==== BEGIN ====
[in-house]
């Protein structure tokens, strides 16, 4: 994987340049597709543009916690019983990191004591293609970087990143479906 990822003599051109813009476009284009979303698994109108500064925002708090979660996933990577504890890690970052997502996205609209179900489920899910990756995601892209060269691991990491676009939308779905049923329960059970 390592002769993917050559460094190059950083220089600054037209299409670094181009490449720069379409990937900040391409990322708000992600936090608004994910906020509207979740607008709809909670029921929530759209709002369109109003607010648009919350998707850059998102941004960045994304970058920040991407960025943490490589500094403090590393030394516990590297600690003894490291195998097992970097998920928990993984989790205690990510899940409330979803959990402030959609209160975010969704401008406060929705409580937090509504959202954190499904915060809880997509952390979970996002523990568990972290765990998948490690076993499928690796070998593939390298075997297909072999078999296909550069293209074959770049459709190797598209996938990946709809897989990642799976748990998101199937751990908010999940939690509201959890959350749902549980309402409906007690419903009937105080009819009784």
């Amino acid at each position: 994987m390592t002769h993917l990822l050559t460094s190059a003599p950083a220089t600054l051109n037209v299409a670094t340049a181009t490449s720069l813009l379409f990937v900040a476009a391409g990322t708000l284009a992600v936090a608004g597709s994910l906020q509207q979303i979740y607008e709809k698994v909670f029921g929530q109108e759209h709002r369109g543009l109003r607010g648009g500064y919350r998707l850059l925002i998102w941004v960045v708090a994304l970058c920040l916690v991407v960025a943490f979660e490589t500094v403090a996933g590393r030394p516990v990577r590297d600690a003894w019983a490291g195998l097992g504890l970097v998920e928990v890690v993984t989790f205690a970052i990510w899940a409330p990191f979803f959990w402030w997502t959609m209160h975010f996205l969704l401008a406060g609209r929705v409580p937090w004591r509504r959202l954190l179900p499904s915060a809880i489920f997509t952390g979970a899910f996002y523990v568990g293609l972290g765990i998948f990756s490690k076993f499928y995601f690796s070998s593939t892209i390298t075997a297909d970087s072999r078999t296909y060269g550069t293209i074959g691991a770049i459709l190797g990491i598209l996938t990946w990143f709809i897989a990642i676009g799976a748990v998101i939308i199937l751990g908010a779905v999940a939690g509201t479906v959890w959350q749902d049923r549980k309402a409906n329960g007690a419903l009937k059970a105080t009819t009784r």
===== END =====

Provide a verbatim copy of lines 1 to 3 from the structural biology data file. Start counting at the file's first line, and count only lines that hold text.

[in-house]
């Protein structure tokens, strides 16, 4: 994987340049597709543009916690019983990191004591293609970087990143479906 990822003599051109813009476009284009979303698994109108500064925002708090979660996933990577504890890690970052997502996205609209179900489920899910990756995601892209060269691991990491676009939308779905049923329960059970 390592002769993917050559460094190059950083220089600054037209299409670094181009490449720069379409990937900040391409990322708000992600936090608004994910906020509207979740607008709809909670029921929530759209709002369109109003607010648009919350998707850059998102941004960045994304970058920040991407960025943490490589500094403090590393030394516990590297600690003894490291195998097992970097998920928990993984989790205690990510899940409330979803959990402030959609209160975010969704401008406060929705409580937090509504959202954190499904915060809880997509952390979970996002523990568990972290765990998948490690076993499928690796070998593939390298075997297909072999078999296909550069293209074959770049459709190797598209996938990946709809897989990642799976748990998101199937751990908010999940939690509201959890959350749902549980309402409906007690419903009937105080009819009784």
């Amino acid at each position: 994987m390592t002769h993917l990822l050559t460094s190059a003599p950083a220089t600054l051109n037209v299409a670094t340049a181009t490449s720069l813009l379409f990937v900040a476009a391409g990322t708000l284009a992600v936090a608004g597709s994910l906020q509207q979303i979740y607008e709809k698994v909670f029921g929530q109108e759209h709002r369109g543009l109003r607010g648009g500064y919350r998707l850059l925002i998102w941004v960045v708090a994304l970058c920040l916690v991407v960025a943490f979660e490589t500094v403090a996933g590393r030394p516990v990577r590297d600690a003894w019983a490291g195998l097992g504890l970097v998920e928990v890690v993984t989790f205690a970052i990510w899940a409330p990191f979803f959990w402030w997502t959609m209160h975010f996205l969704l401008a406060g609209r929705v409580p937090w004591r509504r959202l954190l179900p499904s915060a809880i489920f997509t952390g979970a899910f996002y523990v568990g293609l972290g765990i998948f990756s490690k076993f499928y995601f690796s070998s593939t892209i390298t075997a297909d970087s072999r078999t296909y060269g550069t293209i074959g691991a770049i459709l190797g990491i598209l996938t990946w990143f709809i897989a990642i676009g799976a748990v998101i939308i199937l751990g908010a779905v999940a939690g509201t479906v959890w959350q749902d049923r549980k309402a409906n329960g007690a419903l009937k059970a105080t009819t009784r």